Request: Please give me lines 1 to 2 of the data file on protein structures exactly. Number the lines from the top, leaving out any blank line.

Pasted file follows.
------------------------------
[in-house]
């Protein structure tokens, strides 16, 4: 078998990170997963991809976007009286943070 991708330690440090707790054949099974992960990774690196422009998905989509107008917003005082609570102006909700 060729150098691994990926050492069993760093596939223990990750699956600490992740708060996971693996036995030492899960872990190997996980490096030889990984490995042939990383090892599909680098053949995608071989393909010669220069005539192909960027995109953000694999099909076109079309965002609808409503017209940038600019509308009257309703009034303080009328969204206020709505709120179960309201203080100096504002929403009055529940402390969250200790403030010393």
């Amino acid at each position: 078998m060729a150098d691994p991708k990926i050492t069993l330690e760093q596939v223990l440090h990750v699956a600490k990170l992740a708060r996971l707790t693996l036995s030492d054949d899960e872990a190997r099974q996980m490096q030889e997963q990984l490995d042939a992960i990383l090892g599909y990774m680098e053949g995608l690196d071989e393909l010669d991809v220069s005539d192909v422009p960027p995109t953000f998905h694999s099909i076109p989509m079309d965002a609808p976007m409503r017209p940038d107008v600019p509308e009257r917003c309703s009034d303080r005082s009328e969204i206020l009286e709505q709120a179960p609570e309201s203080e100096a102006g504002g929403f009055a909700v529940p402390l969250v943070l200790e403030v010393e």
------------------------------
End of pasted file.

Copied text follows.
[in-house]
């Protein structure tokens, strides 16, 4: 078998990170997963991809976007009286943070 991708330690440090707790054949099974992960990774690196422009998905989509107008917003005082609570102006909700 060729150098691994990926050492069993760093596939223990990750699956600490992740708060996971693996036995030492899960872990190997996980490096030889990984490995042939990383090892599909680098053949995608071989393909010669220069005539192909960027995109953000694999099909076109079309965002609808409503017209940038600019509308009257309703009034303080009328969204206020709505709120179960309201203080100096504002929403009055529940402390969250200790403030010393």